How has neurology patient experience changes since 2014?
A survey of thousands of neurology patients reveals that services to diagnose, treat and provide on-going care are failing patients across the spectrum of neurological disorders.
The Neurological Alliance is now calling for neurology to be prioritised within the NHS and for new opportunities to improve the system to be seized and implemented.
Analysis of the new survey data shows that patient experience in every area - the time taken to receive a diagnosis, access to specialists, on-going care and support - has significantly deteriorated in the last two years. With the number of neurological cases in England estimated to be 12.5 million and NHS expenditure on neurology amounting to £4.4 billion in 2012 / 131, this is a troubling finding, which potentially impacts millions of people.
Sarah Vibert, Chief Executive of the Neurological Alliance, said: "The NHS crisis hitting the headlines this year has been happening in neurology for years. We want to use what we are learning from the survey to improve the experience of neurology patients and we are challenging the whole system to work together - along with the Neurological Alliance and its members - to ensure that by 2018 we are reporting a turnaround in patient experience."
"The Alliance's work has consistently found that patients want the same things - a timely and accurate diagnosis, support throughout the process and to be informed about treatment and care. This research reveals that not only are neurology patients expectations of care are not being met, but that experience of care is worse across all key measures since our inaugural patient experience survey," said Neurological Alliance Chair and Chief Executive of Tourette's Action, Suzanne Dobson.
The Neurological Alliance, the collective voice for 80 organisations working to make life better for those with a neurological condition, carried out the survey over a three-month period last year as a follow-up to their first patient experience survey in 2014.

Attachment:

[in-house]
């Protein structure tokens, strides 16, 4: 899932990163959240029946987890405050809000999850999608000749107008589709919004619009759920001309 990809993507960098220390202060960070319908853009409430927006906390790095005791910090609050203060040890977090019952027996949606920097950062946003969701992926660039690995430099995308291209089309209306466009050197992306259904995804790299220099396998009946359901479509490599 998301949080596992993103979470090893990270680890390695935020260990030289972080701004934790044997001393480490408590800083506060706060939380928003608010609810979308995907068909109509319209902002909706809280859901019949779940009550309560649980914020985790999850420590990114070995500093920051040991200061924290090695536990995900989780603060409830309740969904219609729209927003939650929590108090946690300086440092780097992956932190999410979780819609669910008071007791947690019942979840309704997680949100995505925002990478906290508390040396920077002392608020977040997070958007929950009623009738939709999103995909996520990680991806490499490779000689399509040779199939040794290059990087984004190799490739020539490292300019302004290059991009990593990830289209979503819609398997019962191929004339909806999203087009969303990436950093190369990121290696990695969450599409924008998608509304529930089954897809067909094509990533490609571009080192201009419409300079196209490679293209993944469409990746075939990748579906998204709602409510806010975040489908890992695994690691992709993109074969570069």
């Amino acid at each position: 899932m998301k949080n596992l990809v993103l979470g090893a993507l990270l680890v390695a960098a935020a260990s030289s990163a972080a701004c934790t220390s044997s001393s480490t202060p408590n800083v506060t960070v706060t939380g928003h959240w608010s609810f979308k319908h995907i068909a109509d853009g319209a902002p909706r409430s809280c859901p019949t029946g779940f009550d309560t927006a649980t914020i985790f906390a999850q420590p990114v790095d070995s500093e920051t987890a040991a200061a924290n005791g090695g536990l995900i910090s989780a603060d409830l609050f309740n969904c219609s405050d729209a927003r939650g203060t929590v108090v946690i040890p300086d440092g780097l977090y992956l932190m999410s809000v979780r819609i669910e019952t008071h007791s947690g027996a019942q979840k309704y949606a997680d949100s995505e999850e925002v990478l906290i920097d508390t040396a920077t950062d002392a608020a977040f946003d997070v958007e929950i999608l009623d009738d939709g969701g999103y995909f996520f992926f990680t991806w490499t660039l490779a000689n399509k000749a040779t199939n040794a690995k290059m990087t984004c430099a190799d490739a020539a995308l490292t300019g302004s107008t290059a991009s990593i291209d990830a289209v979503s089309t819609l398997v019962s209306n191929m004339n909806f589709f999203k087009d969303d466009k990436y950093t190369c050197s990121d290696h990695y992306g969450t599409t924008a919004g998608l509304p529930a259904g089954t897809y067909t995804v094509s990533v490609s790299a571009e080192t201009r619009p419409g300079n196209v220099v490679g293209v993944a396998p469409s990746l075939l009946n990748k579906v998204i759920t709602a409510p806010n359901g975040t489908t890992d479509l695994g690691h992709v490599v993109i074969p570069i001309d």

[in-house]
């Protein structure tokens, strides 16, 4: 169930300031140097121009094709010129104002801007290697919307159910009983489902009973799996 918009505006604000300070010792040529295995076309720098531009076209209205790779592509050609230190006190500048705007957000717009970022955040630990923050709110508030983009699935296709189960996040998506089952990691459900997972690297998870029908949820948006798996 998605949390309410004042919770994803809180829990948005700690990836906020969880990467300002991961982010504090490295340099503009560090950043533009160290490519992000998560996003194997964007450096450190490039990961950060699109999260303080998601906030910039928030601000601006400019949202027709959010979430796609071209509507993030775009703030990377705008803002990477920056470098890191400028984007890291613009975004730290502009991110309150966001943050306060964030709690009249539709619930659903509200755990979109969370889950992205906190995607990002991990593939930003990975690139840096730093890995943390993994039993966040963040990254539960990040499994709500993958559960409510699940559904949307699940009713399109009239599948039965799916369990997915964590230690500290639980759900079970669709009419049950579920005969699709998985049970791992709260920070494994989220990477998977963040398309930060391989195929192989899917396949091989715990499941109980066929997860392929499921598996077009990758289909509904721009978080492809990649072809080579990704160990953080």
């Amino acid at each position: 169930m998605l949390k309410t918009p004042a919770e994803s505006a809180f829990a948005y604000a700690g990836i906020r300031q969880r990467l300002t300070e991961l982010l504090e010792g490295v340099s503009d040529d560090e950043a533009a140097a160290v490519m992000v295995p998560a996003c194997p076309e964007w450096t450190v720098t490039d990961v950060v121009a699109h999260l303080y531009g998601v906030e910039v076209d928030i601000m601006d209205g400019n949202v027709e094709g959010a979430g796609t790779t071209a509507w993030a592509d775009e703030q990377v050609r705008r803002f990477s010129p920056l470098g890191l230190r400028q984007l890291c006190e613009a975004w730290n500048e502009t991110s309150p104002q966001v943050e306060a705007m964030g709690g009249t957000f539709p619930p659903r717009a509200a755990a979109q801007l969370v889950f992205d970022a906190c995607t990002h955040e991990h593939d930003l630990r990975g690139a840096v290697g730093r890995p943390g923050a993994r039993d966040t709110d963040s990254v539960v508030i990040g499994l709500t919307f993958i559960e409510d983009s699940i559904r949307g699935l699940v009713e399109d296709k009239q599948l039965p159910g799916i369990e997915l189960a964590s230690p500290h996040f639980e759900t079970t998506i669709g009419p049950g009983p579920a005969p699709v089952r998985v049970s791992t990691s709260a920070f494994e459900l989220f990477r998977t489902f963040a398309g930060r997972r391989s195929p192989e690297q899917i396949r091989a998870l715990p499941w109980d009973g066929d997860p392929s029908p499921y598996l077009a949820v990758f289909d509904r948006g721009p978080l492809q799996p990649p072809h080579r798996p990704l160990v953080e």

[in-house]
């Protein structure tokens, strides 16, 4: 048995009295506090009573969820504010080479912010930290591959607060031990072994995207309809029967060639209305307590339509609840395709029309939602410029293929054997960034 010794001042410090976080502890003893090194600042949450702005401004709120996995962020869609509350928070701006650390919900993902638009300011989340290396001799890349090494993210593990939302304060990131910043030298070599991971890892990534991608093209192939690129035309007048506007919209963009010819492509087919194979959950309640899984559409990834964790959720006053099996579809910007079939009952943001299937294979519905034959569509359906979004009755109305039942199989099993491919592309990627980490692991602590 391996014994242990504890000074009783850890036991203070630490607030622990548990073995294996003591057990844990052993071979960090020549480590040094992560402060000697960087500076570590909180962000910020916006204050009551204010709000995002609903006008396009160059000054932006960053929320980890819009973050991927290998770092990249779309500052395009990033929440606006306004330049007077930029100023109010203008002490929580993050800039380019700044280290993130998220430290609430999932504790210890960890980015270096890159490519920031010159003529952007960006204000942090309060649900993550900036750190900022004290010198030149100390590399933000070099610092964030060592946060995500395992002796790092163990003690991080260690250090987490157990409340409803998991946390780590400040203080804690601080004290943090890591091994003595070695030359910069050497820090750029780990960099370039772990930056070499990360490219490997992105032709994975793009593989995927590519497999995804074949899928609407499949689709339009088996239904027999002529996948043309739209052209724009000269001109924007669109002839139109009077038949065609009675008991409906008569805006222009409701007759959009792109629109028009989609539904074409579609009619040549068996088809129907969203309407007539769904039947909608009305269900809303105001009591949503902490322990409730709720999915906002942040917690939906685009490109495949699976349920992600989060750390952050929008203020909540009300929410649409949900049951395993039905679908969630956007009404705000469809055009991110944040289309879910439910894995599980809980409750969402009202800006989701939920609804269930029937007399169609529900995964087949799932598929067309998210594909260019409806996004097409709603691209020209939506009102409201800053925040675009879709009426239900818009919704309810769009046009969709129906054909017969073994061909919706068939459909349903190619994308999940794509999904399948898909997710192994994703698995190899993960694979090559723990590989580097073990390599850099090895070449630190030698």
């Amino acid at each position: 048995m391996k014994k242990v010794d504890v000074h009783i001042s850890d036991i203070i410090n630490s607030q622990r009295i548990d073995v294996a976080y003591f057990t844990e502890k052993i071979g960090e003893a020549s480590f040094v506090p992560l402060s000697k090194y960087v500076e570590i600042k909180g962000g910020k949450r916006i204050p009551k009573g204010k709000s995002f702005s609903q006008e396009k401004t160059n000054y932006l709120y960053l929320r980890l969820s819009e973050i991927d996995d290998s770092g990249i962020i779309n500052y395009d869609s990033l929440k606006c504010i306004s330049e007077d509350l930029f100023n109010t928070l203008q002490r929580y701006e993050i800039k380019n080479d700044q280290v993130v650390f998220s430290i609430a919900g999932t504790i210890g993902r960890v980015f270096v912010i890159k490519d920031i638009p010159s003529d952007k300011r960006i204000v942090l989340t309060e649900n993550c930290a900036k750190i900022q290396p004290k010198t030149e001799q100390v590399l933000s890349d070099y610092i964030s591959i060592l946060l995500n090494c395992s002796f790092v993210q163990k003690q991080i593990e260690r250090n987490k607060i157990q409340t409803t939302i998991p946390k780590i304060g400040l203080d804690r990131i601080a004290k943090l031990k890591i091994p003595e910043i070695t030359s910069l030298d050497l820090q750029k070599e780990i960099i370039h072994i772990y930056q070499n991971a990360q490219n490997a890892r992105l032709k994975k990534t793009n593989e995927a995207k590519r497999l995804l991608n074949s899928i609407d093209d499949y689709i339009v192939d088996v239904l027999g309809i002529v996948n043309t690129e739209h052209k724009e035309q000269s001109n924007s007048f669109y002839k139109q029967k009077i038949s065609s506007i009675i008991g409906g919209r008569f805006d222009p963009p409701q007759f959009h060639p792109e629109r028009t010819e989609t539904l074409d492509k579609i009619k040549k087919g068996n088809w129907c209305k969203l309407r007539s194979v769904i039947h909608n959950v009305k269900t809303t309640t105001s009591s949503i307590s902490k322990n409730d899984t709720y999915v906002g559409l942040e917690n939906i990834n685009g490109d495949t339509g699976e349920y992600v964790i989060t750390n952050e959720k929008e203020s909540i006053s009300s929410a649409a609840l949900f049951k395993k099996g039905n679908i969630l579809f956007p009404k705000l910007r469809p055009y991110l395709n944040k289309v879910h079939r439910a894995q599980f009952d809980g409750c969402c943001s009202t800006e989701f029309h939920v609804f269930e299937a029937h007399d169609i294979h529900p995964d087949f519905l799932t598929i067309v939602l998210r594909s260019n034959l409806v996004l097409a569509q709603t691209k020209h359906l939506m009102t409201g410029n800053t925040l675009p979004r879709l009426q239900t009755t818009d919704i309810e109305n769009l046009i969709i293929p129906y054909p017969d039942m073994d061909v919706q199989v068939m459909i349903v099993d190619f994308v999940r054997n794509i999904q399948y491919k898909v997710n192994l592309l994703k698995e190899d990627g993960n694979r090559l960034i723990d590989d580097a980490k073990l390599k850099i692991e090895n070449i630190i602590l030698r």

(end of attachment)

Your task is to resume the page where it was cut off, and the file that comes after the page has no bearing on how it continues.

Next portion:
Examples of poor patient experience highlighted by the data include:
- 42% of patients saw their GP five or more times before seeing a neurological specialist - an increase from 31.5% in 2014
- Patients who feel involved in making choices about health services to at least some extent dropped to 63% in 2016 from 71% in 2014
- Only 56% of patients feel their health and care professionals work well together at least some of the time, against 67% in 2014
However, there is hope on the horizon with the emergence of encouraging signs for neurology - the establishment of a National Neuro Advisory Group, redevelopment of the specialised neurology service specification, the dissemination of RightCare Neurology Focus Packs to Clinical Commissioning Groups and development of a new NICE guideline for suspected neurological conditions in primary care. These opportunities for neurology must be seized and implemented, with commitment from both the Department of Health and NHS England.
More specifically, the Neurological Alliance's recommendations in the survey results report cover four key areas:
- Addressing delays in diagnosis
- Improving access to information, care planning and coordination of care
- Local engagement and proritisation
- A long-term commitment to improvement
The report is available for free from the Neurological Alliance website.
A fifth recommendation addressing the mental health needs of those with a neurological condition is included in the report. With such a high proportion of neurology patients having a co-morbid mental health condition, the Neurological Alliance sees this as an area to be given more consideration. The organisation has committed to undertaking further research and will publish a separate report on mental health and neurology later this year.
The Neurological Alliance will be running the patient experience survey again in 2018. Their hope is that services for those with neurological conditions - those currently living with a condition and those yet to be diagnosed - will be improved and lives transformed with better understanding of and support for these conditions.